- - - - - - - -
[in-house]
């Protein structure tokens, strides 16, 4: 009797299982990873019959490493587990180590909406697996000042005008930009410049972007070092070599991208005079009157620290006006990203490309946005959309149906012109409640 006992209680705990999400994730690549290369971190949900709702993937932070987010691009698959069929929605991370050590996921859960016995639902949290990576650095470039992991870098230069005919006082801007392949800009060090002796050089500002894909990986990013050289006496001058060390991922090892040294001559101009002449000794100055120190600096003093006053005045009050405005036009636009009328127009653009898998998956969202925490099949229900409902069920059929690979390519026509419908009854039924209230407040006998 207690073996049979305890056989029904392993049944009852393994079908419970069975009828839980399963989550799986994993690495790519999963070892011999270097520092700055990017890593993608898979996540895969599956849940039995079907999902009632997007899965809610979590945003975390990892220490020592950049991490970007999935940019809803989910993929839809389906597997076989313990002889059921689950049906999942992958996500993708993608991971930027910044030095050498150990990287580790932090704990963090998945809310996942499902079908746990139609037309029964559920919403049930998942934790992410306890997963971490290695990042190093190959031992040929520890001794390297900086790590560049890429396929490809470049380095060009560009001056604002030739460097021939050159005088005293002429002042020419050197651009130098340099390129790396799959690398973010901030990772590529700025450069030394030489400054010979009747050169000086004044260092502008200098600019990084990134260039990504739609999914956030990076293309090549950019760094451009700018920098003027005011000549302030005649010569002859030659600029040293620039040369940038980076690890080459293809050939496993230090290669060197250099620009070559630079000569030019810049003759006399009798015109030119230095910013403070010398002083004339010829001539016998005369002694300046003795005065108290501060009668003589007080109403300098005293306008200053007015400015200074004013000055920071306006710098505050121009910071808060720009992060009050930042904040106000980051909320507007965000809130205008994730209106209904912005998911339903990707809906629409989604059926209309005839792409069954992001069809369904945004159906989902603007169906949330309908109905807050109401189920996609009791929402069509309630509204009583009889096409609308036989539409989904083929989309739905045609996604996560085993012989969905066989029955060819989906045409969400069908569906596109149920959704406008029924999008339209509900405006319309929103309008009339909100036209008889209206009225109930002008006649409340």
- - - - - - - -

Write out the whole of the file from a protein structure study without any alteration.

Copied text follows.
[in-house]
């Protein structure tokens, strides 16, 4: 009797299982990873019959490493587990180590909406697996000042005008930009410049972007070092070599991208005079009157620290006006990203490309946005959309149906012109409640 006992209680705990999400994730690549290369971190949900709702993937932070987010691009698959069929929605991370050590996921859960016995639902949290990576650095470039992991870098230069005919006082801007392949800009060090002796050089500002894909990986990013050289006496001058060390991922090892040294001559101009002449000794100055120190600096003093006053005045009050405005036009636009009328127009653009898998998956969202925490099949229900409902069920059929690979390519026509419908009854039924209230407040006998 207690073996049979305890056989029904392993049944009852393994079908419970069975009828839980399963989550799986994993690495790519999963070892011999270097520092700055990017890593993608898979996540895969599956849940039995079907999902009632997007899965809610979590945003975390990892220490020592950049991490970007999935940019809803989910993929839809389906597997076989313990002889059921689950049906999942992958996500993708993608991971930027910044030095050498150990990287580790932090704990963090998945809310996942499902079908746990139609037309029964559920919403049930998942934790992410306890997963971490290695990042190093190959031992040929520890001794390297900086790590560049890429396929490809470049380095060009560009001056604002030739460097021939050159005088005293002429002042020419050197651009130098340099390129790396799959690398973010901030990772590529700025450069030394030489400054010979009747050169000086004044260092502008200098600019990084990134260039990504739609999914956030990076293309090549950019760094451009700018920098003027005011000549302030005649010569002859030659600029040293620039040369940038980076690890080459293809050939496993230090290669060197250099620009070559630079000569030019810049003759006399009798015109030119230095910013403070010398002083004339010829001539016998005369002694300046003795005065108290501060009668003589007080109403300098005293306008200053007015400015200074004013000055920071306006710098505050121009910071808060720009992060009050930042904040106000980051909320507007965000809130205008994730209106209904912005998911339903990707809906629409989604059926209309005839792409069954992001069809369904945004159906989902603007169906949330309908109905807050109401189920996609009791929402069509309630509204009583009889096409609308036989539409989904083929989309739905045609996604996560085993012989969905066989029955060819989906045409969400069908569906596109149920959704406008029924999008339209509900405006319309929103309008009339909100036209008889209206009225109930002008006649409340």